It isn’t necessary to agree with all the ideas proposed recently by opposition leader Isaac Herzog (Zionist Union) to acknowledge that he is leading a correct and reasonable move – at no little political risk to himself. Prime Minister Benjamin Netanyahu’s rightist government is leading Israel into a dead-end, unwilling to tell the country's population or the world how it sees the country’s character and its borders. Even though the government speaks equivocally, it is clear that its aim is to perpetuate the status quo indefinitely, thereby preventing the obvious solution: Two states for two peoples.
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The moderate public in Israel clings to the slogan “We must return to the negotiating table,” as though the very fact of returning to the table will ensure achievement of an agreed-upon solution. And on the left there are those who expect international pressure to compel the Netanyahu government to take steps to which it does not agree. It is an absurd idea, which ignores the fact that no national conflict – not in Cyprus not in Kosovo, not in Bosnia, not in Kashmir – has ever been solved by means of external pressure when the sides themselves are not prepared, or not able, to reach a solution.
The understandable opposition to the prime minister’s policy of “sit and do nothing” has in effect led the center and the left into stagnation. It is easy, of course, to blame Netanyahu but previous governments headed by Ehud Barak and Ehud Olmert, which were prepared to make far-reaching concessions, also came up against Palestinian refusal.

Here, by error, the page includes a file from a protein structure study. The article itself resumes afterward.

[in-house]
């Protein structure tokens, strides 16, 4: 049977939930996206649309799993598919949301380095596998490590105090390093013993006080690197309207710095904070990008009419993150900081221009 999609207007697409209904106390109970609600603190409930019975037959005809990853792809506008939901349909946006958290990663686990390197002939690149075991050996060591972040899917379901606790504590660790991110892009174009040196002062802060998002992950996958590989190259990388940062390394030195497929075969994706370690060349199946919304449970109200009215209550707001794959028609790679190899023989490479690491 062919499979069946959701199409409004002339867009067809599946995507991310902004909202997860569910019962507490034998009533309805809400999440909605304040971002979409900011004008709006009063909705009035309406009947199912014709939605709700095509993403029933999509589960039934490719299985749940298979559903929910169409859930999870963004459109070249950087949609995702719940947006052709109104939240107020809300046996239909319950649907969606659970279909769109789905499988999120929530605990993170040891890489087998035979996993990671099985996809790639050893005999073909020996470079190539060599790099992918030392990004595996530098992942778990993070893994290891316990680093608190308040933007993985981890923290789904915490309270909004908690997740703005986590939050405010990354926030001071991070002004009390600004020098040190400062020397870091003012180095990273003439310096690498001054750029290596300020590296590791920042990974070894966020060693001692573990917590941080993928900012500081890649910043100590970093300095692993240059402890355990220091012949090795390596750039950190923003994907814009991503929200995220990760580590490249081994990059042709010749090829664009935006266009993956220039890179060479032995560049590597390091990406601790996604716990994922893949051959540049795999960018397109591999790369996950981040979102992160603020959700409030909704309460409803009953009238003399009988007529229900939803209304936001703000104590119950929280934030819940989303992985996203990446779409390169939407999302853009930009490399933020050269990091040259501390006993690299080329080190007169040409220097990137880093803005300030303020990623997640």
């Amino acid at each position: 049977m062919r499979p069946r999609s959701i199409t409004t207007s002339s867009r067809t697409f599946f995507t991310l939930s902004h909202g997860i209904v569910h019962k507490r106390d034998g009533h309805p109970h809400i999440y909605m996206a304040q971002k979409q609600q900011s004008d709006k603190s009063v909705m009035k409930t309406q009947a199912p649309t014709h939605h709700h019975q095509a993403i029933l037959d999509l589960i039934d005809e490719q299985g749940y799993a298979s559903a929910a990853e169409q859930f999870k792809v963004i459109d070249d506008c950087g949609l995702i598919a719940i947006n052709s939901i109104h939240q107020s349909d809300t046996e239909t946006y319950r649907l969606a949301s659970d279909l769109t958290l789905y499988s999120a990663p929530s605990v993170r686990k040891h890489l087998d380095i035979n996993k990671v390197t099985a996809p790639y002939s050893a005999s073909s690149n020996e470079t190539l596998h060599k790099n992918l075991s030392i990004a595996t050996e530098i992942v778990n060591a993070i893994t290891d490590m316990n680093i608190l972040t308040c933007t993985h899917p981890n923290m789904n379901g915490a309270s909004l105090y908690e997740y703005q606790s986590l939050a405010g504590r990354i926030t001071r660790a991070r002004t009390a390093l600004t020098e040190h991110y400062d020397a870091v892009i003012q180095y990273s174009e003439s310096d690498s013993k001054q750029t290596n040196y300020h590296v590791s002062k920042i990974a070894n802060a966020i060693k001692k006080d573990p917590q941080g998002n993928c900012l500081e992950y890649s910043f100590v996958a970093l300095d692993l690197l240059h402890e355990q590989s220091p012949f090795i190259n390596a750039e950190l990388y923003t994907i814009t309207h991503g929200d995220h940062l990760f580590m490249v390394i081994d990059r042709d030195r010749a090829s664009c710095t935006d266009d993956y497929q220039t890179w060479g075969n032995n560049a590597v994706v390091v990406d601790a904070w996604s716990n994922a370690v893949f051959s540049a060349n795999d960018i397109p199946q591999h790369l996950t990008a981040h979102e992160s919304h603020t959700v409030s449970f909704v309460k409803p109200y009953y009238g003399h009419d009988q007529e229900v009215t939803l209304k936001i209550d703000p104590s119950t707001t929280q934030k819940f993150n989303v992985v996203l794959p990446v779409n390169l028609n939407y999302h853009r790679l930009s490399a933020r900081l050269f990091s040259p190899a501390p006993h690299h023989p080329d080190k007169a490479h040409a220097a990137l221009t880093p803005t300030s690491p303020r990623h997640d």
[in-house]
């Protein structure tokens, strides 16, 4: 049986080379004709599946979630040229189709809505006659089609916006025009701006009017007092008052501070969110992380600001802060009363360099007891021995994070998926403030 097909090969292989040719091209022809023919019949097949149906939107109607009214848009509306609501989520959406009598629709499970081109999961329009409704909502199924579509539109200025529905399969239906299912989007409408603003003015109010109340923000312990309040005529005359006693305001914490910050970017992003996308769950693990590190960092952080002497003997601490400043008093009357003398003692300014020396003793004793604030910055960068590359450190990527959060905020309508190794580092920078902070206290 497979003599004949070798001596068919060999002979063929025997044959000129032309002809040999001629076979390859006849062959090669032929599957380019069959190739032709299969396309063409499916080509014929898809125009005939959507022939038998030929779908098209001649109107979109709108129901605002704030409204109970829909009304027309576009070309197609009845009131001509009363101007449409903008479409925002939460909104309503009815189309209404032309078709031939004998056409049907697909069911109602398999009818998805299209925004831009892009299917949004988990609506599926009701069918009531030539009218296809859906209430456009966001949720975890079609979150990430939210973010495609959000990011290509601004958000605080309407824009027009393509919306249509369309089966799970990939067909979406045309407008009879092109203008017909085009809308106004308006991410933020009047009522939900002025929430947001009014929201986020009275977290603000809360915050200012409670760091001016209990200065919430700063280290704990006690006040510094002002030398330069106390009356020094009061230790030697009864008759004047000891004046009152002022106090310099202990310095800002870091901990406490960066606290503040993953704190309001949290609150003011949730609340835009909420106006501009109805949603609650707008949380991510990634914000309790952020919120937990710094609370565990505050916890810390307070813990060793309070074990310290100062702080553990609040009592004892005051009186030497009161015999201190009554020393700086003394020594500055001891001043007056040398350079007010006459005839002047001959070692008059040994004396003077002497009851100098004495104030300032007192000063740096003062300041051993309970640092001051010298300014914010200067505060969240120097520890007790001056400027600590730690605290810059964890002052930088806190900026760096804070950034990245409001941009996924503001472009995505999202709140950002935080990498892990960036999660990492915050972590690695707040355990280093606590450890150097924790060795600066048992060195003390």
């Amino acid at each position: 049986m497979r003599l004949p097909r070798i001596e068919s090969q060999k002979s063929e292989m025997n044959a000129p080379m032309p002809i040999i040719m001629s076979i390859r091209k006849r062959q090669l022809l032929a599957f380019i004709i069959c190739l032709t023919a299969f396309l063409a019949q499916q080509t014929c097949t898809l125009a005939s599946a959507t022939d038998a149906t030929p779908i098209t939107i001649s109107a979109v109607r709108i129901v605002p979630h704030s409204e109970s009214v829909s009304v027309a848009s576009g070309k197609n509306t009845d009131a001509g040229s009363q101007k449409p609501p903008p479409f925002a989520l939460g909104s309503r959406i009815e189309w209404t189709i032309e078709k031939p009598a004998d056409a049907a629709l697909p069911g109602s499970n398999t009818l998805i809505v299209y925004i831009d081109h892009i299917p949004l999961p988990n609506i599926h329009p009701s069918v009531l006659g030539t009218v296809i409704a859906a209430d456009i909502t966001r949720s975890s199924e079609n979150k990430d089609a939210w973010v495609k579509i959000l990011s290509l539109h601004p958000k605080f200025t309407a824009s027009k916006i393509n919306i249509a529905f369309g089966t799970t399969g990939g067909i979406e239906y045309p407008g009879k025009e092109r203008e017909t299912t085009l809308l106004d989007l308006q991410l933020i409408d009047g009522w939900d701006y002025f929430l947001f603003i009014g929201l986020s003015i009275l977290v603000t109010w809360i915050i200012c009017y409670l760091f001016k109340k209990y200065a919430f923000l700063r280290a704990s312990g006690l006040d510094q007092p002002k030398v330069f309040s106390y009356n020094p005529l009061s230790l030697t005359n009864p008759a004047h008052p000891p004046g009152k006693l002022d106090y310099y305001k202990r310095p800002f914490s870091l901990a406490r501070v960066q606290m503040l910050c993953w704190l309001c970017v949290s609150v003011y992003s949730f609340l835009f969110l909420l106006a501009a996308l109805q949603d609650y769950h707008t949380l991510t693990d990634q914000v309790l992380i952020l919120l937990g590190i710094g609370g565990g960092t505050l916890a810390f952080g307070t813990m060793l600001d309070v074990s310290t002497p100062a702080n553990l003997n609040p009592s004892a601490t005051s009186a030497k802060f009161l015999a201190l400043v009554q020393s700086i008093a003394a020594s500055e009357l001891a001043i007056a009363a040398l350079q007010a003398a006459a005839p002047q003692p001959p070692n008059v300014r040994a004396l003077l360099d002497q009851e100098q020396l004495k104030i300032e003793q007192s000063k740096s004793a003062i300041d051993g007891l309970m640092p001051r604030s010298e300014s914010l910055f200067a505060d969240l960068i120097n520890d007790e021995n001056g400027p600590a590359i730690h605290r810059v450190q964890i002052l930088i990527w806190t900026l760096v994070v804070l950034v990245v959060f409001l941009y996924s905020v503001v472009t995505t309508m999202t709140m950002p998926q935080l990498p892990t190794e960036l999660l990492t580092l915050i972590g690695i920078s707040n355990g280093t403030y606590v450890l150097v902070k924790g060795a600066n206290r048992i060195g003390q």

Let us imagine for a moment that tomorrow the government of Israel – even one headed by Herzog – goes back to negotiating with the Palestinians. Will it be able to offer them more than what Olmert offered in his dozens of meeting with Palestinian President Mahmoud Abbas, when every proposal was rejected and served only as the basis for further demands? After 20 years of limping and failed negotiations, it is necessary to admit that the Oslo agreements were a significant breakthrough but did not achieve their aim: A final peace agreement between the two national movements.
Herzog is now proposing a move on two levels: On one level, to see the vision of two states as an ultimate goal to which to aspire. And on the other level – since it is difficult to see how it is possible to achieve this vision now, and in order to avoid stagnation – Israel must take some unilateral measures that will bring the possibility of its achievement closer.